- And another thing. . . While we're talking about mythology invented by the iMonk and his friends, let's make another thing clear: No one around here ever suggested it's "wicked" to change one's mind or theological perspective. What I said is that people who are prone to undergo regular seismic worldview-level paradigm-shifts every other year or so prolly shouldn't fancy themselves fit teachers or be chronically argumentative until they have stood firm in an opinion for at least five years or thereabouts.
- Half a million. Earlier this evening we hosted our 500,000th visitor. At the rate we accumulate hits, I estimate it will be 6-8 months before we hit a million. We could do what Doug TenNapel did, and close our blog down as soon as we hit a million. I'd get a big piece of my life back. There are lots of other advantages in that plan that appeal to me. I'm actually going to think about it. In the meantime . . .
- New car decals. We've got some brand-new "Pyromaniacs" decals. These are high-quality colorfast vinyl die-cut decals, not cheapo bumper stickers. In keeping with the blog's non-profit, non-commercial status (pace Frank Turk), I'll send one of these free and no strings attached to anyone who sends me a stamped, self-addressed envelope. I promise not to add your name and address to any mailing list (I won't even write it down anywhere).
Only one condition: You must supply a stamped envelope big enough to hold the decal without folding. The decals are 4.75"x4.75"about the size of a standard CD-ROM. Don't send me stamps or loose change and expect me to hunt up an envelope or stamps for you. I don't have time for that.
On the same day I receive your SASE, I'll send back only the decal and a letter of authenticity. (Actually, I'm kidding about the letter; you'll get nothing from me but the decal.) A 39-cent 1st-class stamp will be sufficient for domestic postage. If you live in Canada, you'll have to put 63 cents' worth of US postage on the envelope. If you're in the UK, meet me at the Men of Kent Conference in December and I'll bring whatever decals may be left by then. If you live in Australia or elsewhere, you're on your own.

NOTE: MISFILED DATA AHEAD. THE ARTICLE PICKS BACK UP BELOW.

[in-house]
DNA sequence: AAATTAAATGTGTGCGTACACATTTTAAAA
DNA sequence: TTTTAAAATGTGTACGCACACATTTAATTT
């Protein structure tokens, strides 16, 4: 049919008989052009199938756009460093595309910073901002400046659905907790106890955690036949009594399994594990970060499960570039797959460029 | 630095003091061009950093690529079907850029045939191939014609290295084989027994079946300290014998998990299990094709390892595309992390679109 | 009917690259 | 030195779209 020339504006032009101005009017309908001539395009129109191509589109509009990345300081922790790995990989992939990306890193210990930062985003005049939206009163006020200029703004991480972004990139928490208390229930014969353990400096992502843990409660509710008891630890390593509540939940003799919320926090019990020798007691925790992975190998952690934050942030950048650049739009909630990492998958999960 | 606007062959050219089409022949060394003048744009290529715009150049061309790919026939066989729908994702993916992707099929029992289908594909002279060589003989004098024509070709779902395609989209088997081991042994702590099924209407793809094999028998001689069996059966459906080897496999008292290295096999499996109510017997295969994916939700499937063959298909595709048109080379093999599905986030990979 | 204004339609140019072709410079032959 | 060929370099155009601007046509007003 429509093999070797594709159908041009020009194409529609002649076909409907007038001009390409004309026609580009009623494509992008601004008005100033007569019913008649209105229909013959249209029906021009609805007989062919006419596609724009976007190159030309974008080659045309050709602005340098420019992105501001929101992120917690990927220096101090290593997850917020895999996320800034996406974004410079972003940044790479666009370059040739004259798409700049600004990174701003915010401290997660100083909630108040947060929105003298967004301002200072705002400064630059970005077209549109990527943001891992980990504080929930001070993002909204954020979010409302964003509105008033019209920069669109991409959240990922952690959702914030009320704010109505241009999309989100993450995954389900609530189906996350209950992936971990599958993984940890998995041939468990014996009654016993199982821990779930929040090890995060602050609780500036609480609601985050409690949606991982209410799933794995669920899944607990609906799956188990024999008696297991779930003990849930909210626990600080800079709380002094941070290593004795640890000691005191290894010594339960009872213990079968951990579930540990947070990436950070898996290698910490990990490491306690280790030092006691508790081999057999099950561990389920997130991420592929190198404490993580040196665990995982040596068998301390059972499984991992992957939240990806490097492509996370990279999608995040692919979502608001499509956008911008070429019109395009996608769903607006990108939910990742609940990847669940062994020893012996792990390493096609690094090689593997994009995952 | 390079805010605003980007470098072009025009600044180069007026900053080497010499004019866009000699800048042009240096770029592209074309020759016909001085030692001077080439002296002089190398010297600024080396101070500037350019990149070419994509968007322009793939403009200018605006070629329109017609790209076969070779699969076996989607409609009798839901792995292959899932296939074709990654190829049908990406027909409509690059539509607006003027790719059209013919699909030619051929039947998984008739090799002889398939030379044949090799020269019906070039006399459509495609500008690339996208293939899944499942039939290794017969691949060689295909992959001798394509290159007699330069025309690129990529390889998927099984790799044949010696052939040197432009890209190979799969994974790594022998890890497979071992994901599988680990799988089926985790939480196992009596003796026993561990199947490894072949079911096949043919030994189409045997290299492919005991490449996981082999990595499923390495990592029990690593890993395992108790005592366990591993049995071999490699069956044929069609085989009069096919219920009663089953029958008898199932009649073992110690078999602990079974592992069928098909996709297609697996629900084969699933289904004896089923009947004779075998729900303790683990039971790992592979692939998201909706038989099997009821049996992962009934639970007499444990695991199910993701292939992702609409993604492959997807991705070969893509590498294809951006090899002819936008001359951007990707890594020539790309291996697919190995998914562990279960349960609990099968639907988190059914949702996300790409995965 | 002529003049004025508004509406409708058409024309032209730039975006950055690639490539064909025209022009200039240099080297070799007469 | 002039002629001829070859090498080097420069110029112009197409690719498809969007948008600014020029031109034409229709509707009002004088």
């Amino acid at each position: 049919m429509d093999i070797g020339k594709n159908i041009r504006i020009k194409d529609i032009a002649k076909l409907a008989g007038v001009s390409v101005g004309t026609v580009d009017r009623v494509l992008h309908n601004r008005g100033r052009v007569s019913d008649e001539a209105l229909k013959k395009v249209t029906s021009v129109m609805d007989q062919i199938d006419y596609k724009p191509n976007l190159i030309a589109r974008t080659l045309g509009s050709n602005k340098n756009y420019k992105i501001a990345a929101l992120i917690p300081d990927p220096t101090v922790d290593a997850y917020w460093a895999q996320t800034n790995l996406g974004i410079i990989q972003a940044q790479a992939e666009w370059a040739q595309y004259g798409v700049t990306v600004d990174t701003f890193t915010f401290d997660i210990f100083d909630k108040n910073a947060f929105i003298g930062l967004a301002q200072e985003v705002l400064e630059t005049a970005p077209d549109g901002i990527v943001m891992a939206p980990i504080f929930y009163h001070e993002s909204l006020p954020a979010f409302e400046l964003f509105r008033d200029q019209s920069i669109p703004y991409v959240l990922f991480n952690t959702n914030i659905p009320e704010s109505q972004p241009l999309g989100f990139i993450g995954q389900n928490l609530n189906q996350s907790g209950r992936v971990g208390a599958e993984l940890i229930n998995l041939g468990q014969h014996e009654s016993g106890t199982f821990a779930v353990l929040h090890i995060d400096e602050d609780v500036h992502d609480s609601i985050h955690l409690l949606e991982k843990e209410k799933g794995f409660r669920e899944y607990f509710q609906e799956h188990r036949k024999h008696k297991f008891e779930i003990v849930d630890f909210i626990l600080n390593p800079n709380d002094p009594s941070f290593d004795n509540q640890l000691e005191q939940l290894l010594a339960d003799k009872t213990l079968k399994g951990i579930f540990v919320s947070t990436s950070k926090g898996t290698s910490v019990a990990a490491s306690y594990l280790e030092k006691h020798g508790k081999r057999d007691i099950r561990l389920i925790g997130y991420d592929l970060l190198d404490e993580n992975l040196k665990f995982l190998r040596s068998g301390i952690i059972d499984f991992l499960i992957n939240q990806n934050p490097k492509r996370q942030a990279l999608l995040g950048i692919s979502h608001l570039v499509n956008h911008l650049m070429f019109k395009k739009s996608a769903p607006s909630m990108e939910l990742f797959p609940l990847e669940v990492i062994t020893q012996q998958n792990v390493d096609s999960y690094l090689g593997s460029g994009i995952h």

Supplies are limited, and it's all on a first-come, first-served basis. The decals are worth about $3 each. So this is a real deal. If you want to contribute to the cost of future printings, feel free, and we'll use any donations exclusively for that purpose. But we're not soliciting donations, and donations are not tax-deductible.
There are two styles of decals. We're offering one per person. Request the style you want, and we'll do our best to send you the one you prefer. Don't request autographs. Tim Challies auctioned an autographed decal on eBay last year, and in order to drive up the price for Tim's preferred charity, I promised the buyer I would never autograph another one. I have no clue why a collector would be interested in these. But I can safely say many more people "collect" them than display them. Last year I made 100 decals. This year I made 100 each of two styles. The limited number is driven by cost considerations, but they are, technically, "limited editions."
For reasons I am not going to spell out, style 1 is probably the more collectible of these two. When supplies run out, that one will never again be reprinted in its current format.
Send your requests to:
The Spurgeon Archive
28001 Harrison Parkway
Valencia, CA 91355-4190